#41: Retail Leadership Therapy with Kit Campoy
Kit Campoy spent 24 years leading teams in retail stores. In 2022, she threw her store keys in the safe and left the career she loved to write full-time. She now writes, reads, and talks about leadership daily. She advocates for frontline leaders on LinkedIn and through her newsletter, The Voice of the Frontline. Her book, The Retail Leaders Field Guide: How to Run a Kick Ass Store Where Everyone Wants to Work is available now.
Top 3 Takeaways
- Be prepared. Like many leadership situations, being a retail leader requires flexibility. Go ahead and make plans, but plan on changing those plans along the way.
- Be brave. Sometimes a situation may become unworkable. Rather than continue to sacrifice your mental wellness, you may want to take a step back or away in order to break free.
- Listen up. You may be the leader, but that doesn’t mean you’re expected to know everything or make perfect decisions. Allow for team participation and work together to move forward.
From the Source
“You step into the store with an idea of how the day's going to run. ‘I'm going to write my schedule, I'm going to do this, I'm going to do that.’ And who knows? A customer could come in with a huge problem that you have to sort out and fix, or corporate could change direction on a dime, and you have to throw out all of your plans. Or three people call out sick and you have to be on the floor with one other person and now you're really short staffed and you can't get the work done that you had planned on getting done.”
“Like most places, you have to have a backup plan. You have to have a plan, and then a backup plan, and then a next backup plan. So that's constantly running in your mind. And then you also have to teach your support staff how to do that as well if you're not there.”
“We're going to get through this day. However we can get through this day and we're going to support each other, and we'll figure it out. We always do.”
“It was stressful. It was chaotic. But I think that's when you're like, ‘Okay, you know what? I'm going to take an extra break. I'm going to walk around the mall. I'm going to buy everyone coffee.’ Whatever you can do to lift people's spirits and be like, ‘All right, we're going to get through today. Tomorrow's another day.’”
“Things evolve, and I felt like, “Who am I writing this for? Like what's the point of this newsletter?’” “For people who are creatives, they get very caught up in ‘Well, I started this project. I want to make it work.’ And it's okay if it doesn't work. You still learn something, you still got something out of that process.”
“When we would get in leadership huddles at my store, that's how we spoke to each other: quick, direct, ‘This is what's happening’, ‘Who's doing this?’, ‘This directive is stupid’, ‘We're going to leave this to last.’ So yeah, that voice was very easy to cultivate and tap into because that was just how I led people.”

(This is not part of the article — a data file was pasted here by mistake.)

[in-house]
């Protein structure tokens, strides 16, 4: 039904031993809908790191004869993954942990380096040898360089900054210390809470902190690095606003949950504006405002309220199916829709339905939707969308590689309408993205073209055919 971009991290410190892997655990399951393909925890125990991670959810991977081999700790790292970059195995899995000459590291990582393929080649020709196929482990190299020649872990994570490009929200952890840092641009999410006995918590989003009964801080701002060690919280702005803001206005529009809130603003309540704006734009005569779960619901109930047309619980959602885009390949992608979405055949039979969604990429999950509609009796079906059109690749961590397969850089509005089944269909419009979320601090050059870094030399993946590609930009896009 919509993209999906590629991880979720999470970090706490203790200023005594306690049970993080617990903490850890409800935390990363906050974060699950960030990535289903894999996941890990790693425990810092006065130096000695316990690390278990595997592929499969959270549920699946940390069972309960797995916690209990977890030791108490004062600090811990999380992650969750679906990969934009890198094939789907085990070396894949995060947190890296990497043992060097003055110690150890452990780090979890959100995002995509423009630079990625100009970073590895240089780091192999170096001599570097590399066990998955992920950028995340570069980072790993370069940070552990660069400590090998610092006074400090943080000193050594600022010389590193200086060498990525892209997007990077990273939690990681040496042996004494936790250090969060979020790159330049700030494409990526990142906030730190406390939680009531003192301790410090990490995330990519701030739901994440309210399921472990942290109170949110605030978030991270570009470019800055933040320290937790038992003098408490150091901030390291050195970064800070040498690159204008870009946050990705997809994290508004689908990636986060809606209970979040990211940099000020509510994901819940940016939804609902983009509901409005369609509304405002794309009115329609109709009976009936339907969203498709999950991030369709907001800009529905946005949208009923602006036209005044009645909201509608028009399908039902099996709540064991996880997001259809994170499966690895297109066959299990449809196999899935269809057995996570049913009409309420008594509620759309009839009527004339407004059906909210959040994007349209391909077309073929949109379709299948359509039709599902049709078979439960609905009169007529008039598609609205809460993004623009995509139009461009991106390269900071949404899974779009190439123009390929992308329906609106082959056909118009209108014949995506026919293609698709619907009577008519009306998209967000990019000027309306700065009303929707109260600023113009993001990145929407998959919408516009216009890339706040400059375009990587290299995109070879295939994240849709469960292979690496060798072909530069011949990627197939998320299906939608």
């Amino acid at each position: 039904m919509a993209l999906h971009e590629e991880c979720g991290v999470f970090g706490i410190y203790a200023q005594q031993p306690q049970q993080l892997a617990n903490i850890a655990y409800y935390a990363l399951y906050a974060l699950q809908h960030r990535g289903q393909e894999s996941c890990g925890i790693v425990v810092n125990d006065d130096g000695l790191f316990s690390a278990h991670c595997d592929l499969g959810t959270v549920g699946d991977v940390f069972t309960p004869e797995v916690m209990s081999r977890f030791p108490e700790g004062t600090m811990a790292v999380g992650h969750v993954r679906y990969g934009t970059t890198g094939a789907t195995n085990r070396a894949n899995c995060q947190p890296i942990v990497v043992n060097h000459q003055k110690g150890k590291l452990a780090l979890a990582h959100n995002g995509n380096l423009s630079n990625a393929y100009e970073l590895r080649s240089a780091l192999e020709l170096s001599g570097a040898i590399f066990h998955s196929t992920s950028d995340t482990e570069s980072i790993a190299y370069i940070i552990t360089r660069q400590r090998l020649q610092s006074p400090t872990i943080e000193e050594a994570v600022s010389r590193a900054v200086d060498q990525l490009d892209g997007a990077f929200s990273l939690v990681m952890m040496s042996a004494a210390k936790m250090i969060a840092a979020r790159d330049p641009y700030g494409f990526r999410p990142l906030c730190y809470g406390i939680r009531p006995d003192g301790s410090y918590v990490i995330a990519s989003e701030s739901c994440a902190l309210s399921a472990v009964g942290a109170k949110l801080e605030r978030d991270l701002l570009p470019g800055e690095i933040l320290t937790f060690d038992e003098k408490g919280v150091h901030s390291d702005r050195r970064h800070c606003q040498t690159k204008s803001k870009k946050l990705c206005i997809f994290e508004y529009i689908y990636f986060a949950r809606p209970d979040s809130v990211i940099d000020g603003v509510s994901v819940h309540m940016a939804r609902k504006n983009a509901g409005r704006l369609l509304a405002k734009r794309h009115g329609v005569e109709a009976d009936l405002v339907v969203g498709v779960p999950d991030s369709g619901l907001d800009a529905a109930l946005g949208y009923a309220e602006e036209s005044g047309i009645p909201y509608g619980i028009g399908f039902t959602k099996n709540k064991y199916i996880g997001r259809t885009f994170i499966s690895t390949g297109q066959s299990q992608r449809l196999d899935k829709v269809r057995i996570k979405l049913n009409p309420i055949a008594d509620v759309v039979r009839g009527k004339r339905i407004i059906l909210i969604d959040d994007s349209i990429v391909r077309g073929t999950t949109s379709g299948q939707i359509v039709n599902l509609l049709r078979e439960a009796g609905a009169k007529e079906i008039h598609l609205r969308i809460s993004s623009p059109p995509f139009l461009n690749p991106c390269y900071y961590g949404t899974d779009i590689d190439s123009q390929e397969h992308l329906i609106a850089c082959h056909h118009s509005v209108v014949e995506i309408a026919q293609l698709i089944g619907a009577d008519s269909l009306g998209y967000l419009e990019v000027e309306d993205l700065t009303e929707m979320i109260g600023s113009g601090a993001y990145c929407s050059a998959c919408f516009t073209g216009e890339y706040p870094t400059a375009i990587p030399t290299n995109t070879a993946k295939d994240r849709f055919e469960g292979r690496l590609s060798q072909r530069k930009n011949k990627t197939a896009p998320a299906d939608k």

“I didn't have any fear at all. It was just like, ‘Good, this is what I'm doing. This is how I talk. This is how I lead. This is my honest opinion of what's going on in the retail world in frontline work.’”
“They started to write me up for some ridiculous things. I was written up for quote unquote ‘not being seen as a leader in the building’. And so then what, right? Like, what's the action plan? What do I do in this person's eyes? How do I make myself seen as a leader? There was no action plan. There was no follow up. There was no ‘these are the things that we wanna see out of you’. It was definitely a way to push me out.“
“I thought that I was going to show up to work and work hard and just move up. My whole life, that's what I thought. I’m just going to work hard, and I'm going to be honest, and I'm going to be good to people,and I will just keep getting promoted. And it's not like that. Life is not like that. And that's a really hard lesson to learn.”
“My district manager was shocked that I was leaving. I just said, ‘You know what? I came here to learn how to run bigger teams and larger buildings, and I've done that and I'm done. So I don't know what I'm going to do, but I'm not doing this anymore.”
“I went on LinkedIn and I did a survey, and I said, ‘Hey, do y'all want a book from me? Would that be helpful?. And it was overwhelmingly ‘Yes, please write us a book!”
“That was the same when I led teams. It was just like, ‘Hey, this is the initiative. This is the directive. This is my idea of how we're going to proceed with this, but what do you guys think? Does that make sense to you? Should we do this differently?’ Seek feedback from everybody around you. You never know. Even sometimes my 17-year old sales associates had fantastic ideas, so just listen to everyone in the room."
Connect with Kit
The Voice of the Frontline (Substack): https://kitcampoy.substack.com/
The Retail Field Leader’s Guide: How to Run a Kick-Ass Store Where Everyone Wants to Work (book): https://amzn.to/3NCWA3Y